This quality was why Joe was so universally adored by his colleagues and the boys. He possessed a limitless store of empathy. Early on in his career, his pastoral skills were so obviously excellent that he was given the role of Head of Spenser House. Of all the things Joe achieved at Taylors’, this stands out as the best. As a Head of House, he was unrivalled.  

Joe had soft eyes. He saw the whole picture for every boy and always had their back. He saw past singular opinions and, instead, viewed every moment through the boy’s perspective. With his protection and support, so many Spenserites flourished and they worshipped him in return.   

His boundless empathy was not just reserved for the boys. One of his great instincts was to tell colleagues outright what he admired about them, what their best qualities were. In the constantly shifting landscape of teaching, with new schemes and new challenges at every turn, you can lose sight of what made you a good teacher in the first place. Joe was always there to remind you. 

In short, Joe fell in love with Taylors’ and Taylors’ fell in love with him. He spent nine years at the school and had decided that, if he was lucky enough to return to work, he would spend the rest of his career here. An institution dating back to 1561 has felt this loss so keenly. It has left a hole in our landscape that it seems, right now, will never be filled. But it will be filled. Memories of his life, coloured by his cherry blossom mentality, will see to that.

It was a life that began on 28th January 1987. He was the son of Ian and Jane Tyler and, subsequently, an older brother to Owen and Lavinia. He was a Shropshire Lad through and through. He talked with such affection about his family and their home. He was married in a farmer’s field near his hometown of Church Stretton. For his stag do, we walked the Long Mynd. He loved the landscape of his youth and it sparked in him a love for Tolkien, fantasy fiction and the ancient texts of the British Isles. Many a student will have analysed Houseman’s ‘On Wenlock Edge’ in what must have been Joe’s favourite lesson of the year.    

Joe attended Wolverhampton Grammar School, where his father taught. He then went to Cardiff to study English Literature. Here he developed a love for the Early Modern period. More importantly, he met his wife, Maheera.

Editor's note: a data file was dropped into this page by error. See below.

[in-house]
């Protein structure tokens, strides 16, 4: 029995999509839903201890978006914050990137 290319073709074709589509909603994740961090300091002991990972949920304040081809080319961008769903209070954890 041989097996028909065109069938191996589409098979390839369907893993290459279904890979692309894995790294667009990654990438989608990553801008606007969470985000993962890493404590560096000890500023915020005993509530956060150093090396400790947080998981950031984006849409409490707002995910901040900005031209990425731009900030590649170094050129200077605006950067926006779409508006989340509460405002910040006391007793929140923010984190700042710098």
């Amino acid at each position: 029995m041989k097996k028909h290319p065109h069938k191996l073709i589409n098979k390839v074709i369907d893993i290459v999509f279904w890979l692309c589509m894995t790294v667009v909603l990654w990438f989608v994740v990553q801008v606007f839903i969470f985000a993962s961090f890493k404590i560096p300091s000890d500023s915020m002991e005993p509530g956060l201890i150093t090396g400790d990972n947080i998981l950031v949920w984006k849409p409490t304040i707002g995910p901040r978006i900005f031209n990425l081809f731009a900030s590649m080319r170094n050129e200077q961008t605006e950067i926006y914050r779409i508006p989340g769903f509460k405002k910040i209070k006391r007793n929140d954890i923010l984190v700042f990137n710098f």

So to the greatest achievement of Joe’s life. The one of which he was most proud and the one when the cherry blossoms bloomed fuller, truer and more beautiful than ever. The love he felt for Maheera and his daughter Cecilia brimmed in every word he spoke and every thing he did. His joy at becoming a father was indescribable. Any attempt here to capture the joy and fulfilment he felt in the beautiful little family home in North London will not suffice. Perhaps it simply does not need words. 

The final blossoms fell when that awful and unfair cancer took Joe from us. If there is one last lesson Joe taught us, it is that meaning can be found in suffering. He faced it in the only way Joe knew how: with positivity and grit. In his hospital bed he talked about how the news had inspired him to explore his faith more. Here he was, a young man dwelling on a positive route forward. This was Joe Tyler. 

The seasons of Joe’s life may have been cut short, but he lived every day like it was the first day of spring. It was beautiful, it was enjoyed completely, it was filled with happiness and love. He lived all the cherry blossom moments of what, knowing Joe, he would call his “wonderfully full” life.  

He will forever be that son, friend, teacher, husband and father, telling us all to live and love every moment we have in this world he enjoyed so much.  

About the woodlands I will go 
To see the cherry hung with snow.

James Manley